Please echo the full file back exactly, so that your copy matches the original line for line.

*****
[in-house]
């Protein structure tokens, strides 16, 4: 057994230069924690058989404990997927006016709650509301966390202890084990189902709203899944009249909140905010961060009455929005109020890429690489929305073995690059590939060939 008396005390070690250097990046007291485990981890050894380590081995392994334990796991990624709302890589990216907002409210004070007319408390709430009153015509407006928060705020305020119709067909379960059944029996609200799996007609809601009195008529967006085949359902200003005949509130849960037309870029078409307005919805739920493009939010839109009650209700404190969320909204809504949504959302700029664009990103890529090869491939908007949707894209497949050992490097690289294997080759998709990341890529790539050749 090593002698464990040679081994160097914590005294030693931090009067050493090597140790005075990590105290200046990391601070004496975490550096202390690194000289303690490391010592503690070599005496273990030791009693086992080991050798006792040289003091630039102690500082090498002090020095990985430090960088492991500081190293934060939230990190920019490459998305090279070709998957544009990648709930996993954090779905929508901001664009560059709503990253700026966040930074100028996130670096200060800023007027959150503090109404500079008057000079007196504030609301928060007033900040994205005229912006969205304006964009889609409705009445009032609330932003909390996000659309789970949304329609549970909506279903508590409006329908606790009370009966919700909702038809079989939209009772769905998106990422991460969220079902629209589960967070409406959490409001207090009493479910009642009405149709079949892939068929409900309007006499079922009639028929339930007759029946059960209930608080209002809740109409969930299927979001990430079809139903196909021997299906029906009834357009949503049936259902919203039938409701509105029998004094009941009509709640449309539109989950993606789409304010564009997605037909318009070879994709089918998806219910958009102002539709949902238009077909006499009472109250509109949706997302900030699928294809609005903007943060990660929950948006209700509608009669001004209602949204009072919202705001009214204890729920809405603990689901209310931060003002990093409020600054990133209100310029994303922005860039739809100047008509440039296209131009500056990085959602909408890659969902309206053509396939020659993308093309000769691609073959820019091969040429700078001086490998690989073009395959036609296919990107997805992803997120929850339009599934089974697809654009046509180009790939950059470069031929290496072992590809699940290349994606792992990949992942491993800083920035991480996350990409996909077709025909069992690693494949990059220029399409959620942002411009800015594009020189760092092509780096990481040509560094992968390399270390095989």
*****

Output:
[in-house]
């Protein structure tokens, strides 16, 4: 057994230069924690058989404990997927006016709650509301966390202890084990189902709203899944009249909140905010961060009455929005109020890429690489929305073995690059590939060939 008396005390070690250097990046007291485990981890050894380590081995392994334990796991990624709302890589990216907002409210004070007319408390709430009153015509407006928060705020305020119709067909379960059944029996609200799996007609809601009195008529967006085949359902200003005949509130849960037309870029078409307005919805739920493009939010839109009650209700404190969320909204809504949504959302700029664009990103890529090869491939908007949707894209497949050992490097690289294997080759998709990341890529790539050749 090593002698464990040679081994160097914590005294030693931090009067050493090597140790005075990590105290200046990391601070004496975490550096202390690194000289303690490391010592503690070599005496273990030791009693086992080991050798006792040289003091630039102690500082090498002090020095990985430090960088492991500081190293934060939230990190920019490459998305090279070709998957544009990648709930996993954090779905929508901001664009560059709503990253700026966040930074100028996130670096200060800023007027959150503090109404500079008057000079007196504030609301928060007033900040994205005229912006969205304006964009889609409705009445009032609330932003909390996000659309789970949304329609549970909506279903508590409006329908606790009370009966919700909702038809079989939209009772769905998106990422991460969220079902629209589960967070409406959490409001207090009493479910009642009405149709079949892939068929409900309007006499079922009639028929339930007759029946059960209930608080209002809740109409969930299927979001990430079809139903196909021997299906029906009834357009949503049936259902919203039938409701509105029998004094009941009509709640449309539109989950993606789409304010564009997605037909318009070879994709089918998806219910958009102002539709949902238009077909006499009472109250509109949706997302900030699928294809609005903007943060990660929950948006209700509608009669001004209602949204009072919202705001009214204890729920809405603990689901209310931060003002990093409020600054990133209100310029994303922005860039739809100047008509440039296209131009500056990085959602909408890659969902309206053509396939020659993308093309000769691609073959820019091969040429700078001086490998690989073009395959036609296919990107997805992803997120929850339009599934089974697809654009046509180009790939950059470069031929290496072992590809699940290349994606792992990949992942491993800083920035991480996350990409996909077709025909069992690693494949990059220029399409959620942002411009800015594009020189760092092509780096990481040509560094992968390399270390095989």